Saturday, June 5, 2021

A Dry Lambrusco from Riunite with One-Person Shabu-Shabu Dinner #ItalianFWT

Riunite Movendo Lambrusco Dell'Emilia: Dry, not sweet, ABV 11%, fruity with spice notes

Riunite Lambrusco has been a controversial wine in the US. It was a 'sweet' brainchild in the 70's and 80's by a few wine producers from the Italian region of Emilia-Romagna, catering to the export market of America and creating an amabile-styled Lambrusco wine that suited to American tastes of the time. While a lot of US consumers back then loved this wine for its sweetness, easy-drinking, affordability and popularity brought by its catchy commercials, some did not like this 'Kool-Aid' wine. Many Lambrusco producers from Emilia-Romagna denounced this marketing and export scheme and found it simply hurting the Lambrusco tradition which wines can also be dry or off dry. Putting all the controversies aside, Susannah Gold from Avvinare invited the #ItalianFWT bloggers to celebrate the National Lambrusco Day on June 21st, a bit ahead of schedule, with a glass of Lambrusco of our choice. I was so luck to find a 'surprise' bottle of dry, non-sweet Riunite Lambrusco Dell'Emilia and enjoyed it with a one-person Shabu Shabu dinner. 

Riunite Lambrusco with Shabu Shabu Dinner

This Riunite Movendo Lambrusco Dell'Emilia, which has a ABV of 11%, was a mystery to me as it was the only bottle, somewhat dusty,  sitting at the lowest shelf of a tiny wine store in southern New Jersey. The tasting notes at the back of the bottle offers big promises, "flavor in motion...each vivacious sip offers black-fruit flavor...spice notes." With my predisposition of what a typical Riunite Lambrusco was, the historic controversy around this brand, the very marketing tasting notes, and for a retail price of $9, I was sold on the spot!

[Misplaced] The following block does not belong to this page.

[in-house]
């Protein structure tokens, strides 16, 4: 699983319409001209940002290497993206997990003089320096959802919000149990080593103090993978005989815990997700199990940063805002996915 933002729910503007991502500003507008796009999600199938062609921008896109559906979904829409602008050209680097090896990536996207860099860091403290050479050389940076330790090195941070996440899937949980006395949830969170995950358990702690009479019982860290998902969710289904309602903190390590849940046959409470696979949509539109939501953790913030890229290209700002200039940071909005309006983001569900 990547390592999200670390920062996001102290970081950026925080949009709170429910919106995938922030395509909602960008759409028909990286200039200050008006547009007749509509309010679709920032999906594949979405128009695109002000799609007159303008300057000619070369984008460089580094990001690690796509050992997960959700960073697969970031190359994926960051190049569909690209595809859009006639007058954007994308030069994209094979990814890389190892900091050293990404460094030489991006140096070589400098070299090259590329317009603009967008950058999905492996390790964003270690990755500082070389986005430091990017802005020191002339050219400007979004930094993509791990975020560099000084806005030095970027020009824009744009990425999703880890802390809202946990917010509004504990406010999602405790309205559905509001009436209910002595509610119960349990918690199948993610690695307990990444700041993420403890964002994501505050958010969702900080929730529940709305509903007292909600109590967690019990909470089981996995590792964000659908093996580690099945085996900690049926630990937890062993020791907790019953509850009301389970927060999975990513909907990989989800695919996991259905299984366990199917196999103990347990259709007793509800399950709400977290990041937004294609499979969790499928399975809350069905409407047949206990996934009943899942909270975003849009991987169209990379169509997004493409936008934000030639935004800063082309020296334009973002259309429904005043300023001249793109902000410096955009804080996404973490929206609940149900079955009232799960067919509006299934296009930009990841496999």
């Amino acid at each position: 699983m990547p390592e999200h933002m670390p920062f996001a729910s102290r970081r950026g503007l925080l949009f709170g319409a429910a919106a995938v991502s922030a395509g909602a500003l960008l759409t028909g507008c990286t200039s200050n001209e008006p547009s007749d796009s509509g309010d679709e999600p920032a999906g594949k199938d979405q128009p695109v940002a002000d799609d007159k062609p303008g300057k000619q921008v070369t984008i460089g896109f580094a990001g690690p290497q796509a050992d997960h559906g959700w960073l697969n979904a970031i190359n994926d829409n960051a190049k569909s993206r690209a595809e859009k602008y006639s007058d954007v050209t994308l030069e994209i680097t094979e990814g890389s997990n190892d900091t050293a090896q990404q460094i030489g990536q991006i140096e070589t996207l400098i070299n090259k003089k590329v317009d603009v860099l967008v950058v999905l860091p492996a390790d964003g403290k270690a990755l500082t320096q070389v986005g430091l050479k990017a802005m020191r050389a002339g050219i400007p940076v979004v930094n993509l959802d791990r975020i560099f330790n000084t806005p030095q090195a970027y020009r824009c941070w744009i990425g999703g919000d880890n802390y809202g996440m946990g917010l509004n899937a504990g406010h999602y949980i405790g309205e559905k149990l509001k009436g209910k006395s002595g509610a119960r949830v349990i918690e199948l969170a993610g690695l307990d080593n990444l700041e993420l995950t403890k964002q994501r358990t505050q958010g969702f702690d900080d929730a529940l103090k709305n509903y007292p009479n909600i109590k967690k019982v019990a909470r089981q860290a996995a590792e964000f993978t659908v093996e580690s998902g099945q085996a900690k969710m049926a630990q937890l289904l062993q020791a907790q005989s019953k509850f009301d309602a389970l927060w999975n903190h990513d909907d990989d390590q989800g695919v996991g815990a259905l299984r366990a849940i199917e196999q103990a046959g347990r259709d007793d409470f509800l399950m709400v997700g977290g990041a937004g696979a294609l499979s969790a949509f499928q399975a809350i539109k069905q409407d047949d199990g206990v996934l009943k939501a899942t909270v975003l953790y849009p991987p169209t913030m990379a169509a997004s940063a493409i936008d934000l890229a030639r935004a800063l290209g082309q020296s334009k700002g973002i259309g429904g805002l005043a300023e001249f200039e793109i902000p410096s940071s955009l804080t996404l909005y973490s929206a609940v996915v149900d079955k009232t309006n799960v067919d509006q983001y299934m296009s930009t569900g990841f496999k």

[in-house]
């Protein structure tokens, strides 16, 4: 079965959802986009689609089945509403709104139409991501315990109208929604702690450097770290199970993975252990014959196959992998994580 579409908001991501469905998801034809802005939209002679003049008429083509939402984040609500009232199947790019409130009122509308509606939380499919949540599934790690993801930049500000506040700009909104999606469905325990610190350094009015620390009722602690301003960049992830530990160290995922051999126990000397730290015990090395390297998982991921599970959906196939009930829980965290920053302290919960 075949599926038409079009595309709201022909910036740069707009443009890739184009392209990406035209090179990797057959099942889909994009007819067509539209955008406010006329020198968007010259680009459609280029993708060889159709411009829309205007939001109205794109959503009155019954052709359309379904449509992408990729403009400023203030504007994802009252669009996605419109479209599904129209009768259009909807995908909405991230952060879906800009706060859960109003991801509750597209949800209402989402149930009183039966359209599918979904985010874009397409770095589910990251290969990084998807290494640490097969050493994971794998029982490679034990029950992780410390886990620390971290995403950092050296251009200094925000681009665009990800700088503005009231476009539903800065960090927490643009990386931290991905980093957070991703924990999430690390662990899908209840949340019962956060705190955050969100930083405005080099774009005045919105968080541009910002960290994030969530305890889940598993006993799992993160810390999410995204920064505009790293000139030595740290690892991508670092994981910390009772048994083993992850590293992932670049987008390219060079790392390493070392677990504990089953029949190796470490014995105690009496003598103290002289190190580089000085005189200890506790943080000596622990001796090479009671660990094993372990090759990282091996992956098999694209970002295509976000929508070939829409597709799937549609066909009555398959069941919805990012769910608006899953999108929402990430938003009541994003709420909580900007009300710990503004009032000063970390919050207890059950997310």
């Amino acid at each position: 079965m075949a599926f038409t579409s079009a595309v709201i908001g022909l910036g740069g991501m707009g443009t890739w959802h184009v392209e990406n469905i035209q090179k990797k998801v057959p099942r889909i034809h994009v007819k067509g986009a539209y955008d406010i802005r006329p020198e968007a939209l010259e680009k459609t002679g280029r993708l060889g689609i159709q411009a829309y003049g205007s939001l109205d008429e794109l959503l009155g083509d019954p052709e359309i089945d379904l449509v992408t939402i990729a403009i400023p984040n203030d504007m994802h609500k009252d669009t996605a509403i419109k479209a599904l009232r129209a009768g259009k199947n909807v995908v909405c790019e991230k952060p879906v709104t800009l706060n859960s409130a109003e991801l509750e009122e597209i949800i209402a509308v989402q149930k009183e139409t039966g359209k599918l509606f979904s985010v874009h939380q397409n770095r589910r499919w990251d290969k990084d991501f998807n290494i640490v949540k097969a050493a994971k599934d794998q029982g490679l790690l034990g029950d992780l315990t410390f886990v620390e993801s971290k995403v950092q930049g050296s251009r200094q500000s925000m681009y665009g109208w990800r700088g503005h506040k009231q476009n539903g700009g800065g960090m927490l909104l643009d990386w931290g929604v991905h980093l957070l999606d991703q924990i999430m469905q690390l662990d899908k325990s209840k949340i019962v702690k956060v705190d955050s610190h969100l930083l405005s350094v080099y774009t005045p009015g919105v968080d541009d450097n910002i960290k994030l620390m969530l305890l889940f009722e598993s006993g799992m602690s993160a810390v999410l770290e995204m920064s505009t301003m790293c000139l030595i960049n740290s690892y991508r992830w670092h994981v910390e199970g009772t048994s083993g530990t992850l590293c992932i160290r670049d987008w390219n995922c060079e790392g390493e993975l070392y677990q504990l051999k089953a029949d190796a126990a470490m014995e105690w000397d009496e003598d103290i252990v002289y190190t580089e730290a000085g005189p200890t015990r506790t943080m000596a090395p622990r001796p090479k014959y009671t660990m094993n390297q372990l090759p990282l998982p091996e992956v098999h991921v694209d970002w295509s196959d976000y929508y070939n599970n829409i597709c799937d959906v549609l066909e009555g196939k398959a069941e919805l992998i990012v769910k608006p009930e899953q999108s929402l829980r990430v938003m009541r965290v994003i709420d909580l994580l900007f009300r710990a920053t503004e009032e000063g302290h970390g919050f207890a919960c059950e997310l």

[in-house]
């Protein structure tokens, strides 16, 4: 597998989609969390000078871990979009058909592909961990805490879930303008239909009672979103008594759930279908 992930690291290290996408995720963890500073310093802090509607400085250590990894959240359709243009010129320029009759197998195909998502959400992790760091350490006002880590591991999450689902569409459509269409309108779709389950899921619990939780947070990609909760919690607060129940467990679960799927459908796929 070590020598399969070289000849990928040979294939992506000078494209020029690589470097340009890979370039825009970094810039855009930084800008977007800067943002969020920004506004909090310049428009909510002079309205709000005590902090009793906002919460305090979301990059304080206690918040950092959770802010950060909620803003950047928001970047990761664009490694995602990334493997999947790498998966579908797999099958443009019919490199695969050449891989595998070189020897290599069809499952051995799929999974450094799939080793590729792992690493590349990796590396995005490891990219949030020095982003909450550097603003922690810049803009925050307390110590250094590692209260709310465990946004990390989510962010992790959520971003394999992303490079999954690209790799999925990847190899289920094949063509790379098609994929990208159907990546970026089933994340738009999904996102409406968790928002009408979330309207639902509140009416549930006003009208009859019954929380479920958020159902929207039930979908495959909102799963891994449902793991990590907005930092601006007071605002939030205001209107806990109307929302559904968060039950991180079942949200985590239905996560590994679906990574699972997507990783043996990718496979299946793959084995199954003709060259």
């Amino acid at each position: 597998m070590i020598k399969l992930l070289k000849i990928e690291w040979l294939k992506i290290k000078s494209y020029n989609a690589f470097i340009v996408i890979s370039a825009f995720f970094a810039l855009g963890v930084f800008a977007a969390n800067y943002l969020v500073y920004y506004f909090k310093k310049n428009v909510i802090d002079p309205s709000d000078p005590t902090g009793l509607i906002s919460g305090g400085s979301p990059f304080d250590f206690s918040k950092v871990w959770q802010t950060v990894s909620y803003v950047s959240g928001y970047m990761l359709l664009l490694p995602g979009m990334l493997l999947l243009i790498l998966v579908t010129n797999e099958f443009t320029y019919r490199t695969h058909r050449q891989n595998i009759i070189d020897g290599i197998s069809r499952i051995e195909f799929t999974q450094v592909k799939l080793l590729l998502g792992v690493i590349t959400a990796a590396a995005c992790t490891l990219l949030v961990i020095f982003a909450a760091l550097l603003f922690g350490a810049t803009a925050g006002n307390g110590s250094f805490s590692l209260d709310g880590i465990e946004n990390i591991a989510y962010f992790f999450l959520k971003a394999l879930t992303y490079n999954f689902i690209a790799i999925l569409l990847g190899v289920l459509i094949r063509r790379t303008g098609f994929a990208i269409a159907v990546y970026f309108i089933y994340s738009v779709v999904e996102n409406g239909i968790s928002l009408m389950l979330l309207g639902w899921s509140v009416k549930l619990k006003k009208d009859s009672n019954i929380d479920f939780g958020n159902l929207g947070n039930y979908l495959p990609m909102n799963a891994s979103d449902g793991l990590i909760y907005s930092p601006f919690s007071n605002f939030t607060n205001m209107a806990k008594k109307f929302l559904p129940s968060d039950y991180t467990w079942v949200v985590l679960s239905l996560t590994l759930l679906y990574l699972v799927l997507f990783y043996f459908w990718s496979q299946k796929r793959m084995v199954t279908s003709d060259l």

Easy to do Shabu Shabu meal for one person with this small electric pot
This dry Riunite Lambrusco in fact is a decent table wine. It's a truly dry Lambrusco that has notes of cherry, plum and cinnamon. It is less fizzy than the other Lambruscos I enjoyed in the past. I would definitely pour it in summer parties. But for now, I enjoyed this Lambrusco with a one-person Shabu Shabu dinner. 

Fast-cooking food like sliced meats, seafoods, tofu puffs are great in hotpot
Shabu Shabu means hotpot meals in Japanese. The raw sliced meats, seafoods, noodles and vegetables of your choice are cooked in the boiling water right at the dining table, dipping the cooked food in a wide variety of sauces like chili oil, garlic and scallion infused soya sauce, and hoisin. The process of hotpot meal which cooks the food at the table and eats it at the same time may not make a lot of sense to some people. But hotpot culture especially in Asia such as China, Japan and Korea is a food tradition that is embraced in friends and family gatherings. All year around, people sit around the dining table at home or in hotpot-themed restaurants, spend time cooking the food in the large hotpot, and enjoy each others' company for hours. Practically speaking, when I traveled in China a few years ago, hotpot meals were the only thing that my family felt safe to eat at times.

Pre-made peanut butter based dipping sauce from Little Fat Lamb can be easily purchased in Asian grocery store
My family likes (vs loves) Shabu Shabu and can mostly eat it in the winter. I, however, love it, all seasons around, and there seems to be a lot of prepped work...taking out the family-sized large pot and the portable stove just for a one-person meal. I was so happy to find the electric one-person pot in Amazon. With the chilled Lambrusco and air-conditioning, my Shabu Shabu diet will be even easier this summer.

To celebrate the National Lambrusco Day, let's check out which Lambrusco my blogger friends are drinking: